The Georgian period, a time of classical and palladian architecture and security conscious entrance doors

Facade of Georgian residential town houses made in yellow and red brick in a luxury residential area of West London.

The Georgian period was a time where many of our most recognized country houses were constructed. The monumental Baroque style that was popularized in previous generations led the way to Roman and Greek pillared entrances that presented an opulence that can be seen right across the country, London being the epitome of that Romanesque architecture with grand entrance doors that opened onto magnificent halls to greet esteemed visitors. It was a time of portraying a real statement, whether you lived in one of the capital’s incredible mansions, or a modest London townhouse.

This influence spread across the country, demonstrating civic pride with beautiful town halls, theatres, concert halls, exchanges, shopping emporia, and spas.

As an iconic period of style and elegance, it is not surprising that the Georgian entrance door still remains a popular choice for homeowners today. The Georgian influence demonstrated a robust and sometimes simple paneled oak entrance door to welcome visitors.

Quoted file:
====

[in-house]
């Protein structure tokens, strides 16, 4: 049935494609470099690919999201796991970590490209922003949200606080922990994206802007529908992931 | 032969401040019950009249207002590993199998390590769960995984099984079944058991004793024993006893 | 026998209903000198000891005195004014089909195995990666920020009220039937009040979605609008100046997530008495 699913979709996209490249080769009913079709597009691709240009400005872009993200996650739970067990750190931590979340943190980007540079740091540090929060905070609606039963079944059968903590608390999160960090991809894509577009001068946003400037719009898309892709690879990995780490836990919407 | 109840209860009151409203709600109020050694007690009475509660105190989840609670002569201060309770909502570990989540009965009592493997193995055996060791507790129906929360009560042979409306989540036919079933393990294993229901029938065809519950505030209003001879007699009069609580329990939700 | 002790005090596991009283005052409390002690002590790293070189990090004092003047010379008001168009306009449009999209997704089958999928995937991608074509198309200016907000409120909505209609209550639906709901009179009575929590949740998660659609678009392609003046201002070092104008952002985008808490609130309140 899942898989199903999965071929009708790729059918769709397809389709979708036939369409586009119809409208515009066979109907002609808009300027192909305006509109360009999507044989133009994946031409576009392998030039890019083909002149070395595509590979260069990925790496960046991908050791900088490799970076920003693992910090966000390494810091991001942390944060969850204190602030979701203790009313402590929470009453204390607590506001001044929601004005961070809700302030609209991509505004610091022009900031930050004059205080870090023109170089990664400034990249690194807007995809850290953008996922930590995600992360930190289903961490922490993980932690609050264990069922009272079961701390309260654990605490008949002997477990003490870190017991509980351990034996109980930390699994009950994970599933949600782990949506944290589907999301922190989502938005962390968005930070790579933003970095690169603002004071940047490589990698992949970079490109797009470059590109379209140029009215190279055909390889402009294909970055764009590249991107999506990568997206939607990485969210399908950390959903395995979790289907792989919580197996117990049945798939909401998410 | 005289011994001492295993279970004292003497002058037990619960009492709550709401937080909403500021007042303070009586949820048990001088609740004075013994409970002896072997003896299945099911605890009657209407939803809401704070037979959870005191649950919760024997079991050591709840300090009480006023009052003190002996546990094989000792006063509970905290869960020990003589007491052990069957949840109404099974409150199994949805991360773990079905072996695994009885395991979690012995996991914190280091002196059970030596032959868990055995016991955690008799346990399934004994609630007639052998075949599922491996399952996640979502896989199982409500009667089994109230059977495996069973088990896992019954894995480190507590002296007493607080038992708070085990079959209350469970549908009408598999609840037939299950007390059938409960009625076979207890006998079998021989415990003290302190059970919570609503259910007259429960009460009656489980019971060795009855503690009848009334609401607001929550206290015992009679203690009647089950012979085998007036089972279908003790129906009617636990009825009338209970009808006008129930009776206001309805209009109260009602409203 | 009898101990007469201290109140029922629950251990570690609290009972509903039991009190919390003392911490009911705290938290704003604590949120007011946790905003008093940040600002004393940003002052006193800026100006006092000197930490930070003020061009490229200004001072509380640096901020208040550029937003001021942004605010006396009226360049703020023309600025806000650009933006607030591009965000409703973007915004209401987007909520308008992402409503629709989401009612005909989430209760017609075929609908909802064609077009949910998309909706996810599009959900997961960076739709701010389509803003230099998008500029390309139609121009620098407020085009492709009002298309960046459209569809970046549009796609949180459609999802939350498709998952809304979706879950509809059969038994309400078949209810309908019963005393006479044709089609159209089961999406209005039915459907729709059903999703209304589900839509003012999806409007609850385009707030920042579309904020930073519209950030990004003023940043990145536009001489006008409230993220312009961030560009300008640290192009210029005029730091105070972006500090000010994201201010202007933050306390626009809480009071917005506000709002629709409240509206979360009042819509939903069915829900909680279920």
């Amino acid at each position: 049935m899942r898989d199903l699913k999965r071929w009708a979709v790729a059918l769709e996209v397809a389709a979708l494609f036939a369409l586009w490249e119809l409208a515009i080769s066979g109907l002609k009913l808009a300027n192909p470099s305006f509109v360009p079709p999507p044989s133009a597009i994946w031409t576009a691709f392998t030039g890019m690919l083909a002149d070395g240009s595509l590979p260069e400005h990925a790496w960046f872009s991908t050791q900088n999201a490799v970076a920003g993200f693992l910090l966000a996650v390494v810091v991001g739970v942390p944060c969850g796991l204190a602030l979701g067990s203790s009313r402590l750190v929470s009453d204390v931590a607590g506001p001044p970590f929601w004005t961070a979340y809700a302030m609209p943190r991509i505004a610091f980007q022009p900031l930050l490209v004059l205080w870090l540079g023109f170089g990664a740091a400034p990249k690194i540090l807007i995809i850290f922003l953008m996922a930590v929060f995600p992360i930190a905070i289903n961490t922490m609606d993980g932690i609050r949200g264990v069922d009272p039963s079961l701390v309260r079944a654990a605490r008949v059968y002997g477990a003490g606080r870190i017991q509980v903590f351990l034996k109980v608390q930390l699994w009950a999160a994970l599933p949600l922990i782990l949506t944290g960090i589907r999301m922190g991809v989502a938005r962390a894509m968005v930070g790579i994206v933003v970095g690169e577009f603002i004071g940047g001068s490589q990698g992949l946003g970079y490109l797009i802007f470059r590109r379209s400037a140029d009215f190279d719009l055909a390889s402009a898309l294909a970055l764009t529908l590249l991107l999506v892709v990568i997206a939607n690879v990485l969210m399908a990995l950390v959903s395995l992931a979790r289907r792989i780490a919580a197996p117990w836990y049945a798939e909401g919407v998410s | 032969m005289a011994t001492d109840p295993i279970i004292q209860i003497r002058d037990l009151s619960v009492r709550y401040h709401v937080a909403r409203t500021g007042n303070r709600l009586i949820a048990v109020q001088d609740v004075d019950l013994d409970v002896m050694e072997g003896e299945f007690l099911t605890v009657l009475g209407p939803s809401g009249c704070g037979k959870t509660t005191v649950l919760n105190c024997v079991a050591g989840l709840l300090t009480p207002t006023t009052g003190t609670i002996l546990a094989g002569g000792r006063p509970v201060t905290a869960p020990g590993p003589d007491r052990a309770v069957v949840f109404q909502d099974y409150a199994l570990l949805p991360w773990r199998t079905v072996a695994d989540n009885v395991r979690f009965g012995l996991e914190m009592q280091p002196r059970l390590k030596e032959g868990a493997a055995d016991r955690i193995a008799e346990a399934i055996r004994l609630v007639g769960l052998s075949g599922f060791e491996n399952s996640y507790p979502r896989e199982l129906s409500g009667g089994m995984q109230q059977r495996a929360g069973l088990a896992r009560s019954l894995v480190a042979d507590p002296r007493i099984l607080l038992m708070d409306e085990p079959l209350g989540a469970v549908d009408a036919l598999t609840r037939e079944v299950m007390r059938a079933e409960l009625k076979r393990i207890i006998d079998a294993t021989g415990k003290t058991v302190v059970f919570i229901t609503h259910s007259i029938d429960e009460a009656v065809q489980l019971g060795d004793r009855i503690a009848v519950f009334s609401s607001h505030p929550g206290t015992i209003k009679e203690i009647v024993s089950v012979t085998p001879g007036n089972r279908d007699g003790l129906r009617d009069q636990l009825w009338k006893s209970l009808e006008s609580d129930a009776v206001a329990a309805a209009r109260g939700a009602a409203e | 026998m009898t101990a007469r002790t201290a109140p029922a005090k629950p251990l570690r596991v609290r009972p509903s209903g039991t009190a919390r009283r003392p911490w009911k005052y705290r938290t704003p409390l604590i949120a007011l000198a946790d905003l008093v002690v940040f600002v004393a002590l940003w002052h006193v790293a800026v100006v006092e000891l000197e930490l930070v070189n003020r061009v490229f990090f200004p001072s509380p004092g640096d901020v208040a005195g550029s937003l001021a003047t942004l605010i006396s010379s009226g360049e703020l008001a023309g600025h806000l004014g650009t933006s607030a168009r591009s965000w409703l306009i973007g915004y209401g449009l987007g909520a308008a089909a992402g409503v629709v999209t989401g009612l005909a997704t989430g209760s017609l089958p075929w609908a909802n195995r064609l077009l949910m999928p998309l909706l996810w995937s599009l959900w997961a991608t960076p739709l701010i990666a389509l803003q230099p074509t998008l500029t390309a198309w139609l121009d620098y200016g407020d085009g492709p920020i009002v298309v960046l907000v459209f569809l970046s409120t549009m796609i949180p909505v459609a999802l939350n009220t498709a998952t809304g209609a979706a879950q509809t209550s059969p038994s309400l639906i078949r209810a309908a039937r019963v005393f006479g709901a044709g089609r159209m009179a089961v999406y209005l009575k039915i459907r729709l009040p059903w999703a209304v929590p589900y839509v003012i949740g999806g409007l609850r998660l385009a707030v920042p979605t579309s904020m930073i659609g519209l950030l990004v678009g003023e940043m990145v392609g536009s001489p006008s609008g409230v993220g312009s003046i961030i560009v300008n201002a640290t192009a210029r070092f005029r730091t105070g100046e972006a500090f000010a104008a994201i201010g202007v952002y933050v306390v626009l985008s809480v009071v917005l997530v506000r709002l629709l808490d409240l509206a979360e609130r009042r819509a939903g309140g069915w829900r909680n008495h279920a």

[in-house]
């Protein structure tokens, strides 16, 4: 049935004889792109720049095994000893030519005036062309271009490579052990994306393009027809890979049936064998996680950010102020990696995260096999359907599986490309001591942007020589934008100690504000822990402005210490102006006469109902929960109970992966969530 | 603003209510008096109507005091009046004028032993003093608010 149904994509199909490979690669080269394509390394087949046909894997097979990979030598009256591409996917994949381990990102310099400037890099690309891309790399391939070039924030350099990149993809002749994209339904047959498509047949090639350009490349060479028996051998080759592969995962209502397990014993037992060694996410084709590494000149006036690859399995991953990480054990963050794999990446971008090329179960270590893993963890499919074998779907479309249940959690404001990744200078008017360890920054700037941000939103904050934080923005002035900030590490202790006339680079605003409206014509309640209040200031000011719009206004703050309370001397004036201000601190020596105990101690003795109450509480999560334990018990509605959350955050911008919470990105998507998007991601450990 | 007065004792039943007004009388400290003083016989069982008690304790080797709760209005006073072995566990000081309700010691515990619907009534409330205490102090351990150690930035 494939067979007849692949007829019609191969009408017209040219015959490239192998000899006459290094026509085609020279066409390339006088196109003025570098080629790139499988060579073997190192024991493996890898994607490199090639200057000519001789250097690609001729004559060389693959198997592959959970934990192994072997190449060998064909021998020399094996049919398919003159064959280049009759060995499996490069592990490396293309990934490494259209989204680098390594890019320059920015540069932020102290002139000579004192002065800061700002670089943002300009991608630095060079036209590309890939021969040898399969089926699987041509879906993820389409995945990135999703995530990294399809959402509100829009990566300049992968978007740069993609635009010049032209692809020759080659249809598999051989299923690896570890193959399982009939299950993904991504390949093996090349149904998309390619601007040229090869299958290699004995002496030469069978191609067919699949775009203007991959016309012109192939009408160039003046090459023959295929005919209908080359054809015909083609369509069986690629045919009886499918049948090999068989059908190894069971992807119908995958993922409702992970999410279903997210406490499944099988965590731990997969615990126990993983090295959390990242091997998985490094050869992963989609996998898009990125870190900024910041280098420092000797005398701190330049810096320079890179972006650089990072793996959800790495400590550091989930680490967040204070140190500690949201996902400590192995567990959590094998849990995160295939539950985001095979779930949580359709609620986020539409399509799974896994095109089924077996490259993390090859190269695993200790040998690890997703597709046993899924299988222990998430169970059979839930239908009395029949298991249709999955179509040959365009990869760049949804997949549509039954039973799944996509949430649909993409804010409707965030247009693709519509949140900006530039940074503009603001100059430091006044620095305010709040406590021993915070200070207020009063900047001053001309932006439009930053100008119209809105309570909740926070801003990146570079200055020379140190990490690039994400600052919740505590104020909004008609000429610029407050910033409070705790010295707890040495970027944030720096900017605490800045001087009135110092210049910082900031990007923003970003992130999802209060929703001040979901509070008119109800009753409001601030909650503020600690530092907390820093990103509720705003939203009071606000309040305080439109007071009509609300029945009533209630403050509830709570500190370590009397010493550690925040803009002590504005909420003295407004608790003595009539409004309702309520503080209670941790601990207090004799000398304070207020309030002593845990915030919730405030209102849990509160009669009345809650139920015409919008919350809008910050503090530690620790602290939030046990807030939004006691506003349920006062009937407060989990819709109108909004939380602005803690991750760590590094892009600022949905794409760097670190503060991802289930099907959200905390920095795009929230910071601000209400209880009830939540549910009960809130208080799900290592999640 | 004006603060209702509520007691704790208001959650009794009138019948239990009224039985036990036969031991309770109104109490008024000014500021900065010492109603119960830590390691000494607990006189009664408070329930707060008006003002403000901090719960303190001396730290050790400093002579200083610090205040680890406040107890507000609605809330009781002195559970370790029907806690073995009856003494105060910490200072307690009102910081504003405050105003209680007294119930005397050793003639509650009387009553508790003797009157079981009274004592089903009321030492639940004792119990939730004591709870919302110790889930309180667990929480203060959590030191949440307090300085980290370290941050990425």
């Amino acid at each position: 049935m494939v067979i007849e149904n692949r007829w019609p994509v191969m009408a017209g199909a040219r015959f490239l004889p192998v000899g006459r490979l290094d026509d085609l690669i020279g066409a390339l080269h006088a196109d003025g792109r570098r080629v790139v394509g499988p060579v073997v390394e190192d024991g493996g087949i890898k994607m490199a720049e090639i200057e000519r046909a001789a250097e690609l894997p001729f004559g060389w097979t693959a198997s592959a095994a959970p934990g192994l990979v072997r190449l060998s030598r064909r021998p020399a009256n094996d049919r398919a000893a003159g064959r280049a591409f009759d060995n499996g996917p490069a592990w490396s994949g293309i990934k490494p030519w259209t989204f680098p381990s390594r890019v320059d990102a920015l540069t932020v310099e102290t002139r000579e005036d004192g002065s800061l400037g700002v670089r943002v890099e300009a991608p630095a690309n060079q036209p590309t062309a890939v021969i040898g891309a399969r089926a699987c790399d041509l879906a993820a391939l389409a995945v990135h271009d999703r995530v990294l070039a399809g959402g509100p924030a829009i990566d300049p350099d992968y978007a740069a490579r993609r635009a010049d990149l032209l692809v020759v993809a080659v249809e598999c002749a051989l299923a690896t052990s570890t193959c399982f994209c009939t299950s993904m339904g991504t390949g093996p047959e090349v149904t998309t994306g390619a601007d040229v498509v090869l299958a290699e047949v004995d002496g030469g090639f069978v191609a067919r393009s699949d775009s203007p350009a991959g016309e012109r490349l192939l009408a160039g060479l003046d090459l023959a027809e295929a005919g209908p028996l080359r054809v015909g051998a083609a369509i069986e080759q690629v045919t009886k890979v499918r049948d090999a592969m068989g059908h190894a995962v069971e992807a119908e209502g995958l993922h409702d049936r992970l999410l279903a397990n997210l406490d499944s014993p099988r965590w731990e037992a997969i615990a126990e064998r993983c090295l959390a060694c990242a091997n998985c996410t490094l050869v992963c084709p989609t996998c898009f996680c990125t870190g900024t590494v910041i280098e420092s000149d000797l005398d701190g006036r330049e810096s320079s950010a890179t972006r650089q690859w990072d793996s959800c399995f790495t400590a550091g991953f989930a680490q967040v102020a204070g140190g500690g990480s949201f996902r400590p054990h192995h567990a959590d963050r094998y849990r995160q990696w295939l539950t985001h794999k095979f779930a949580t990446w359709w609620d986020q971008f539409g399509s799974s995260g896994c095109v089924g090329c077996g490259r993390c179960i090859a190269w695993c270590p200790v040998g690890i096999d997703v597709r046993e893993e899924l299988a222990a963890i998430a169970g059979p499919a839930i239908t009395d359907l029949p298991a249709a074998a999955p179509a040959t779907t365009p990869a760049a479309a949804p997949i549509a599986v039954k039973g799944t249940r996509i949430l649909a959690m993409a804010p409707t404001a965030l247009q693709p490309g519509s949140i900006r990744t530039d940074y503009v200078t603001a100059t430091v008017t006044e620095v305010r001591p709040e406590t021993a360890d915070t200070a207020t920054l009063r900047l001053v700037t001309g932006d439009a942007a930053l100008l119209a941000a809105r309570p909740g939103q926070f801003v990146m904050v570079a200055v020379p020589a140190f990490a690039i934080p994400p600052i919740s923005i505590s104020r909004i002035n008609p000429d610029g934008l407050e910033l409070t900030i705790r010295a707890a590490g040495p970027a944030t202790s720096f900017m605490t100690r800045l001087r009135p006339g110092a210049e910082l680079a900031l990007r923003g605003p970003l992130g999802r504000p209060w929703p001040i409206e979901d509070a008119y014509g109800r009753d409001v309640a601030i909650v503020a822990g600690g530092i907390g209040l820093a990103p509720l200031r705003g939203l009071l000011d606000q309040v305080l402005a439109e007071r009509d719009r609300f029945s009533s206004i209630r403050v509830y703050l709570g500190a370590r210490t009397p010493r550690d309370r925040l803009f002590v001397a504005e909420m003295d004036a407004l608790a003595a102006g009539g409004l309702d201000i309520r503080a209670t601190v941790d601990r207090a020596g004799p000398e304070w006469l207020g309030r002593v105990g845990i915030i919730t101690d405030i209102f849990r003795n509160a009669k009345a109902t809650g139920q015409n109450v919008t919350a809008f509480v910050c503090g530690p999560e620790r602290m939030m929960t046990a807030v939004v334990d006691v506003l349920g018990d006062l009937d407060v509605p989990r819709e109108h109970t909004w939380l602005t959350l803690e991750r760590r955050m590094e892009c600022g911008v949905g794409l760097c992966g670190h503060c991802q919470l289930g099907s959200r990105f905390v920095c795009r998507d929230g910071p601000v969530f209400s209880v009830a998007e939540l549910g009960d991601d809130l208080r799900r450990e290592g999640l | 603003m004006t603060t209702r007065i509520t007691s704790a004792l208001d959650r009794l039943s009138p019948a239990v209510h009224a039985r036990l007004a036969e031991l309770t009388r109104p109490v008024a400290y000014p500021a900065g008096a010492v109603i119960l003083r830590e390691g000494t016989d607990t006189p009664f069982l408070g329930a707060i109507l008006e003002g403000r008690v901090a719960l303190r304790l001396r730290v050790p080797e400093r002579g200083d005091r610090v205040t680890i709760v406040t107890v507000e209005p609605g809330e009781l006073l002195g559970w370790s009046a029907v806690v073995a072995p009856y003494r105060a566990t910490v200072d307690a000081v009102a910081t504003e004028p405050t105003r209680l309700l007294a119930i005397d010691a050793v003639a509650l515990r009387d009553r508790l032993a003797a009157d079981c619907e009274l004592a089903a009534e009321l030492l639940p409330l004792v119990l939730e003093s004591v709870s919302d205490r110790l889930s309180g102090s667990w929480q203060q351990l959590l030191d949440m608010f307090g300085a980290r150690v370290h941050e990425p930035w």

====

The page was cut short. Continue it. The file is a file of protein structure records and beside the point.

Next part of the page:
It is common to see Georgian front doors with little or no glass, demonstrating a robust and secure entrance to a home and protection from unwanted guests. It is not fate that many PVCu styles represent the Georgian entrance door. Limiting access and providing security for the homeowner is still very prevalent today.

The opportunity to replicate this in solid oak is still very sought after, with many homes from that Georgian period still having a solid wood door. PVCu cannot replicate that natural feel and heaviness of solid timber.


Although the Victorian period was still very fresh in the minds of architects and designers in the 1930s, the grandiose influence of the Georgian period played a major part in new entrance door designs during the 30s. The decade was probably the most diverse and varied period of design in modern history. What had gone before was being experimented with house design and a multitude of period influences for solid oak entrance doors.